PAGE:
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Coyote and the Enemy Aliens is a satirical commentary that explores the employment of language as a weapon to manipulate societal stereotypes; contemplating its ability to eradicate communal bonding.

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Transfer-Encoding: chunked Coyote and the enemy aliens ?Coyote and the Enemy Aliens? is a satirical commentary that explores the employment of language as a weapon to manipulate societal stereotypes; contemplating its ability to eradicate communal bonding. King constructs the minor antagonist, Coyote as a character engulfed in ignorance that constantly tries to depict his grotesque actions in euphemistic light by altering language. Through this notion, King is able to critique power structures in society and is able to expound on how Canadian political entities misused language to propagate destructive ideas in community spaces. By illustrating the ignorant societal perspectives of Coyote, King is able to expound on the intense manipulation of the general populous in Canada through exploitation of language. Furthermore,King employs the traditional trickster notion of Coyote to exemplify the striking parallel constructed between the assimilation of the indigenous populous and the interment of the Japanese. King critiques the intense manipulation of language and nationalist sentiments in the community by expounding on how white- men and Coyote employ it to alienate Japanese in societal spaces. The white- men justify their crime of subjecting Japanese Canadians to dismal living conditions and storing them in ?livestock? (58) buildings by employing the word ?legal?. They corrupt society and alienate Japanese by legalizing this crime via a paper? Order -in- council 469?(57). ...read more.


King showcases the devastating connotations of manipulation of language by expounding on how it is employed to promote societal stereotypes and create ignorant notions of society. King employs an ignorant, trickster persona of Coyote to critique the intense discriminatory social perspectives present in communal spaces. Coyote is engulfed in ignorance and fails to contemplate the consequences of his actions in a pragmatic manner. His intense ignorance is illustrated when he converses with the narrator telling how Enemy Aliens are ?...not like you and me? (60). He has a prejudiced notion of society and fails to identify the striking similarity in physical characteristics between him and the Japanese. This discriminatory mindset alludes to the grotesque societal perspectives constructed in Canada through the manipulation of language. Throughout the prose, Coyote compares the Japanese to the notion of ?livestock? and deems them inferior in society by being imparting with animalistic characteristics. He calls the narrator ?mistaken? (60) when questioned upon about the similarity between him and the Japanese. His ignorance reaches a standpoint that he begins to feel that his actions have positive connotations on the general lifestyle of the Japanese when he notices their emotional distress and comments, ?after everything I have done for them? (64). He achieves self-proclaimed importance when he comments that his job is more important than being ?truthful?, ?reliable?, ?fair? and ?generous? (56). ...read more.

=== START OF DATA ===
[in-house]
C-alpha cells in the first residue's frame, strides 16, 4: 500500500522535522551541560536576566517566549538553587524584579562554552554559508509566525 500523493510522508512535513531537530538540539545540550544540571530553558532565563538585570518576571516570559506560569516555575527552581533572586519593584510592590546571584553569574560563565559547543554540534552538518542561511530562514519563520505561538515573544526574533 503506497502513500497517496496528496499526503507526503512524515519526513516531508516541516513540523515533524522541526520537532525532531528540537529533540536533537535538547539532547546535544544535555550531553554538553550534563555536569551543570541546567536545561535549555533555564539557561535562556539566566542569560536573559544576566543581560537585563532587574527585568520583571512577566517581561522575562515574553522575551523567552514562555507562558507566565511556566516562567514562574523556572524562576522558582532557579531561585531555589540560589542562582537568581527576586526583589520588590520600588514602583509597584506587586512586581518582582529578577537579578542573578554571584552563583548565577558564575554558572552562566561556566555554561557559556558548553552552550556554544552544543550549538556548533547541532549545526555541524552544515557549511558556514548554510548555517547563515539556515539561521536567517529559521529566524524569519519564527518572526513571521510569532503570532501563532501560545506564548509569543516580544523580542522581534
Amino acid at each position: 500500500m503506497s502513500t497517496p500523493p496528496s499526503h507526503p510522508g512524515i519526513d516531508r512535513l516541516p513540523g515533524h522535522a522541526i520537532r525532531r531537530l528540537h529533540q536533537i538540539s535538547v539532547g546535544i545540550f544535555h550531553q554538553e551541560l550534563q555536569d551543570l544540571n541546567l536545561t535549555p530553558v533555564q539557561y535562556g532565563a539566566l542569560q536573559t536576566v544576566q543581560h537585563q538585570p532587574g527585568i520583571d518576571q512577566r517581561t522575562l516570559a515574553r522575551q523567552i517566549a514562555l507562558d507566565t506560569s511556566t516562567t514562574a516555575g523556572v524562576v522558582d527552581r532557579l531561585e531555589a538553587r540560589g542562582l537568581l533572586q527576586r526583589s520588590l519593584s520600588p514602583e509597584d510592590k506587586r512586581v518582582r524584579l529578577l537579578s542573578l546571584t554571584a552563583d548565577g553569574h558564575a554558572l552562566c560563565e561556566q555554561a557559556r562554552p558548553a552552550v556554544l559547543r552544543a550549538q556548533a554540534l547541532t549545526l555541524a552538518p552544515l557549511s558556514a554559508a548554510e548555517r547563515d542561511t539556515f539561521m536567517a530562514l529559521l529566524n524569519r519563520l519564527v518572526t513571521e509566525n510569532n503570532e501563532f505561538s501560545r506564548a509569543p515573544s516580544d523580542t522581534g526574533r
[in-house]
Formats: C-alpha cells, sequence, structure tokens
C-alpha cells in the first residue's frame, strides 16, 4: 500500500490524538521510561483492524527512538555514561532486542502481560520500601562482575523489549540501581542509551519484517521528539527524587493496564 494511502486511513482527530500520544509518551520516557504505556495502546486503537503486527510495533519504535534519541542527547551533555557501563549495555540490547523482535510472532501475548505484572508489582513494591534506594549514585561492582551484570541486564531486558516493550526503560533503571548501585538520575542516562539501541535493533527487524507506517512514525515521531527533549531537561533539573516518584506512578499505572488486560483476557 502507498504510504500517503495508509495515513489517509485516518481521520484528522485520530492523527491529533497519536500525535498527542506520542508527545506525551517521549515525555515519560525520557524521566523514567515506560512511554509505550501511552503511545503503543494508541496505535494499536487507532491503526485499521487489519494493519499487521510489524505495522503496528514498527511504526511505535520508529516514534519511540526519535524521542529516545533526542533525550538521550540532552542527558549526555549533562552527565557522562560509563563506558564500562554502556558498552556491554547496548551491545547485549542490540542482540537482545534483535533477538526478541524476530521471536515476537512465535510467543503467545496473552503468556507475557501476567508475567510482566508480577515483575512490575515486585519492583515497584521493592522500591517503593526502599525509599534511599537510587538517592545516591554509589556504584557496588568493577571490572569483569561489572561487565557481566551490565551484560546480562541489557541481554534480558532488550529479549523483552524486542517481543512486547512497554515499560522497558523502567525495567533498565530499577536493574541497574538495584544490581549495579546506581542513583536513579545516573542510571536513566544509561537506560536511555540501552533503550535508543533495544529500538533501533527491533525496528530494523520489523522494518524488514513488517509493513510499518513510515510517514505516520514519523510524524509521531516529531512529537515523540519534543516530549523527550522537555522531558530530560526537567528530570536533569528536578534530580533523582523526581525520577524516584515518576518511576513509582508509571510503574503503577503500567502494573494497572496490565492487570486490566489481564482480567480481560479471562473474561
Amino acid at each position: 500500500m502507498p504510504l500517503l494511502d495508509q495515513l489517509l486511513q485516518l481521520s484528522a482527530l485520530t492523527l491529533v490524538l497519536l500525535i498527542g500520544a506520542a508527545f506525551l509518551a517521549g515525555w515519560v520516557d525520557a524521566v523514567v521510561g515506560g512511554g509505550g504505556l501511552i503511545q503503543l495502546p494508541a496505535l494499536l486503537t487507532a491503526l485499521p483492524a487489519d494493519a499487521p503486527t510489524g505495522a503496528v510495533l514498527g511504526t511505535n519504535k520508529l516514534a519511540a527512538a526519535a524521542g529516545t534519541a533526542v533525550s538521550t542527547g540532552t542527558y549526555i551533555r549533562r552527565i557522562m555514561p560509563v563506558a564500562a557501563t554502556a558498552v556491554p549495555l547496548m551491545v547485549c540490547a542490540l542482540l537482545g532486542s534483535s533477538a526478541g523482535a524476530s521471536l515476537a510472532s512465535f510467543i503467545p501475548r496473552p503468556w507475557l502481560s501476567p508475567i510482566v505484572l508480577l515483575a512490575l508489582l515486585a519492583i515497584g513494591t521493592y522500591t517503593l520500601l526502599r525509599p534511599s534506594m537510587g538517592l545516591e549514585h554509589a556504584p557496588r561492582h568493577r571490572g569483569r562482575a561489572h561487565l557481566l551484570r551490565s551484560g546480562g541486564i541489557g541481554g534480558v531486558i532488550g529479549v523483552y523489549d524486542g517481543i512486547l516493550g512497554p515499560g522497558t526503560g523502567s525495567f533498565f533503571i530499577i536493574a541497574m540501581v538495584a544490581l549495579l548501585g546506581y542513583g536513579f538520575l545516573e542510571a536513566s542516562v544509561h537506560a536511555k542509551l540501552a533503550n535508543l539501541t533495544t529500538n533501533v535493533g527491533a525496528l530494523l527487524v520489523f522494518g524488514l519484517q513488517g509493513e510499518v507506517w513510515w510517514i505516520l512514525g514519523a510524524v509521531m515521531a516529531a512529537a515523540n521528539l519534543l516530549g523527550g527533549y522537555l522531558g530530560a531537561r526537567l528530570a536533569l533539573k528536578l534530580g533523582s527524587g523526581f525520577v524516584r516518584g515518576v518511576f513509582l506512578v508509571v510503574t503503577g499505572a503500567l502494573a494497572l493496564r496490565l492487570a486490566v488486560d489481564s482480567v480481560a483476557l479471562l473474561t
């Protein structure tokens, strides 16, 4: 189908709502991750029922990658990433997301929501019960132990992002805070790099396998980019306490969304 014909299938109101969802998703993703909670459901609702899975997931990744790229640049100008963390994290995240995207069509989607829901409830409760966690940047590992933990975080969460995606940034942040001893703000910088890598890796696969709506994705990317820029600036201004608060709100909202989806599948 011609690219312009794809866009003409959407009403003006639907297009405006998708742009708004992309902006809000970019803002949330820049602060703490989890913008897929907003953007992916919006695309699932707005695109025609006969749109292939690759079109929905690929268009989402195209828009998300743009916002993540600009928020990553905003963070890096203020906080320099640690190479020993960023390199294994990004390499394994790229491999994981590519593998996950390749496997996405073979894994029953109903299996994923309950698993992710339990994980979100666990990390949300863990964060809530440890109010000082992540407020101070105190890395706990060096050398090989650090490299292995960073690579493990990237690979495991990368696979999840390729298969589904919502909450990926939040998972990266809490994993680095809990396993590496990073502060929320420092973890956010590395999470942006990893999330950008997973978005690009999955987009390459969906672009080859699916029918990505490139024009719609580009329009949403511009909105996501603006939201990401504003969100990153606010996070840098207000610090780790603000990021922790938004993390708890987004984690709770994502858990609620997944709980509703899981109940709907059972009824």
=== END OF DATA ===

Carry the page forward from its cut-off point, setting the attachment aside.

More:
But the narrator seems to offer alternatives of 1940, 1941 and 1942, showcasing a distinct repetition of plot points annually. Moreover, king repeats the plot points of “...Coyote comes by my place. My good place by the river” (68) frequently in the prose. Furthermore, In the near conclusion of the prose, King also comments, “That Coyote will come back”.The repetition of plot points expounds on the infinite nature of oppression and ignorance in the universe and depicts the sombre reality that such grotesque crimes against humanityâ âwillâ ânotâ âceaseâ âtoâ âexistâ âuntilâ âtheyâ âareâ ârestrictedâ âbyâ âtheâ âmodernâ âsociety. Through the prose, King attempts to critique power structures in society by expounding on the intense manipulation of language to legalize crime. The mythical trickster figure of Coyote is employed to exemplify the loop-holes of community, by illustrating how Coyote incorporates the syntax of the term, “legal” to obtain immense power in societal spaces. By equating a “Coyote story” to a “Canadian story”, King elaborates on the ignorant distinct scenes of Canadian socio-political history and satirizes the irrational mindset of society. The notion of absent voices is incorporated to illustrate how Japanese do not have an opportunity to oppose the legalization of the internment. King also illustrates the contrasting incorporation of language in aboriginal and European cultures. The aboriginal populous employs language as a medium of communal bonding via storytelling. Meanwhile, the white-men incorporate language as a catalyst for communal dysfunctionality and manipulation of citizens by legislature. ...read more.

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